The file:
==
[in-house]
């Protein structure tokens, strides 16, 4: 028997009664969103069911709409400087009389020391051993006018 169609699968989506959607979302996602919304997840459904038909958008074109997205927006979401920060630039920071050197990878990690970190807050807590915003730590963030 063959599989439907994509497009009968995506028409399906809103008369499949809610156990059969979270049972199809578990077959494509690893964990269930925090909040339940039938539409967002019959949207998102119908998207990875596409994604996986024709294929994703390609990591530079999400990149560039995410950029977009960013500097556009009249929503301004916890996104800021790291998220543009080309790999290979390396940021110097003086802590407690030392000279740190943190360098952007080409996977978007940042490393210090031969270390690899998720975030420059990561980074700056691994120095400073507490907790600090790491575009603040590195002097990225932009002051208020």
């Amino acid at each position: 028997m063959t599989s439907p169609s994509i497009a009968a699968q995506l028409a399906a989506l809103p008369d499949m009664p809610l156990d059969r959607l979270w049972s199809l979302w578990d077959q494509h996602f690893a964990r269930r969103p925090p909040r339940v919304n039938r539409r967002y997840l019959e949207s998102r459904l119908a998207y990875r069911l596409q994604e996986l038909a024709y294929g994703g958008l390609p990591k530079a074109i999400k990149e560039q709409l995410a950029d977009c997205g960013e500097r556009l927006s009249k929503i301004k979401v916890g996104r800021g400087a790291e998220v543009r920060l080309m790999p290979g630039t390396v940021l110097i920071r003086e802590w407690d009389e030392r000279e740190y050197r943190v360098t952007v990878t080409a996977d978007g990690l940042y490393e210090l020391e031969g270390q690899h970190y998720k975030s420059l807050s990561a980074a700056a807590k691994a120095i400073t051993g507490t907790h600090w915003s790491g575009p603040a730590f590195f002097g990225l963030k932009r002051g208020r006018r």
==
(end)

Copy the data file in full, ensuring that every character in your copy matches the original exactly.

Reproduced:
[in-house]
């Protein structure tokens, strides 16, 4: 028997009664969103069911709409400087009389020391051993006018 169609699968989506959607979302996602919304997840459904038909958008074109997205927006979401920060630039920071050197990878990690970190807050807590915003730590963030 063959599989439907994509497009009968995506028409399906809103008369499949809610156990059969979270049972199809578990077959494509690893964990269930925090909040339940039938539409967002019959949207998102119908998207990875596409994604996986024709294929994703390609990591530079999400990149560039995410950029977009960013500097556009009249929503301004916890996104800021790291998220543009080309790999290979390396940021110097003086802590407690030392000279740190943190360098952007080409996977978007940042490393210090031969270390690899998720975030420059990561980074700056691994120095400073507490907790600090790491575009603040590195002097990225932009002051208020």
């Amino acid at each position: 028997m063959t599989s439907p169609s994509i497009a009968a699968q995506l028409a399906a989506l809103p008369d499949m009664p809610l156990d059969r959607l979270w049972s199809l979302w578990d077959q494509h996602f690893a964990r269930r969103p925090p909040r339940v919304n039938r539409r967002y997840l019959e949207s998102r459904l119908a998207y990875r069911l596409q994604e996986l038909a024709y294929g994703g958008l390609p990591k530079a074109i999400k990149e560039q709409l995410a950029d977009c997205g960013e500097r556009l927006s009249k929503i301004k979401v916890g996104r800021g400087a790291e998220v543009r920060l080309m790999p290979g630039t390396v940021l110097i920071r003086e802590w407690d009389e030392r000279e740190y050197r943190v360098t952007v990878t080409a996977d978007g990690l940042y490393e210090l020391e031969g270390q690899h970190y998720k975030s420059l807050s990561a980074a700056a807590k691994a120095i400073t051993g507490t907790h600090w915003s790491g575009p603040a730590f590195f002097g990225l963030k932009r002051g208020r006018r």